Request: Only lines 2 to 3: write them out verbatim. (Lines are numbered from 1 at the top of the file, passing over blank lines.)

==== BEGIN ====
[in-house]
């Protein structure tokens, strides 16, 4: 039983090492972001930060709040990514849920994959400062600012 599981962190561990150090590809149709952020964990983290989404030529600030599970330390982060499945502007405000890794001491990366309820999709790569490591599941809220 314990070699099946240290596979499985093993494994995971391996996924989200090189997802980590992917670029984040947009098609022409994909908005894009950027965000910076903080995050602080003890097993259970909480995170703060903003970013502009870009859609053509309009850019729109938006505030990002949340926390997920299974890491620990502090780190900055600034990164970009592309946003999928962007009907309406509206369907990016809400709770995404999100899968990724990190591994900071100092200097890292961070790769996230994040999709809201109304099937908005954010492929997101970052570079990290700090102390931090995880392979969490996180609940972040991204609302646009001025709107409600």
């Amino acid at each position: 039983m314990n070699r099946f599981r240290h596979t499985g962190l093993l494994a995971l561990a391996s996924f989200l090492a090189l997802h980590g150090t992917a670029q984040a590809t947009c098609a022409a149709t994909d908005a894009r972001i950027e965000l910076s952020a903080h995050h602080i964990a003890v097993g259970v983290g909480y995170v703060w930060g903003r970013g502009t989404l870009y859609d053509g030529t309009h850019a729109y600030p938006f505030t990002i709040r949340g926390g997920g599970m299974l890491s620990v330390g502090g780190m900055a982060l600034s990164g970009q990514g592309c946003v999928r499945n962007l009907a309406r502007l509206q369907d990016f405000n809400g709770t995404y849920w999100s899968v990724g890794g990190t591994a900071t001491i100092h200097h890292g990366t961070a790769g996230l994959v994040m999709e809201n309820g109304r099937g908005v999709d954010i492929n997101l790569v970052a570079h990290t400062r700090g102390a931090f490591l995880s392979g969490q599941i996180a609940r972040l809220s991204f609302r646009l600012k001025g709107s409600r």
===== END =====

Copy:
């Protein structure tokens, strides 16, 4: 039983090492972001930060709040990514849920994959400062600012 599981962190561990150090590809149709952020964990983290989404030529600030599970330390982060499945502007405000890794001491990366309820999709790569490591599941809220 314990070699099946240290596979499985093993494994995971391996996924989200090189997802980590992917670029984040947009098609022409994909908005894009950027965000910076903080995050602080003890097993259970909480995170703060903003970013502009870009859609053509309009850019729109938006505030990002949340926390997920299974890491620990502090780190900055600034990164970009592309946003999928962007009907309406509206369907990016809400709770995404999100899968990724990190591994900071100092200097890292961070790769996230994040999709809201109304099937908005954010492929997101970052570079990290700090102390931090995880392979969490996180609940972040991204609302646009001025709107409600």
């Amino acid at each position: 039983m314990n070699r099946f599981r240290h596979t499985g962190l093993l494994a995971l561990a391996s996924f989200l090492a090189l997802h980590g150090t992917a670029q984040a590809t947009c098609a022409a149709t994909d908005a894009r972001i950027e965000l910076s952020a903080h995050h602080i964990a003890v097993g259970v983290g909480y995170v703060w930060g903003r970013g502009t989404l870009y859609d053509g030529t309009h850019a729109y600030p938006f505030t990002i709040r949340g926390g997920g599970m299974l890491s620990v330390g502090g780190m900055a982060l600034s990164g970009q990514g592309c946003v999928r499945n962007l009907a309406r502007l509206q369907d990016f405000n809400g709770t995404y849920w999100s899968v990724g890794g990190t591994a900071t001491i100092h200097h890292g990366t961070a790769g996230l994959v994040m999709e809201n309820g109304r099937g908005v999709d954010i492929n997101l790569v970052a570079h990290t400062r700090g102390a931090f490591l995880s392979g969490q599941i996180a609940r972040l809220s991204f609302r646009l600012k001025g709107s409600r």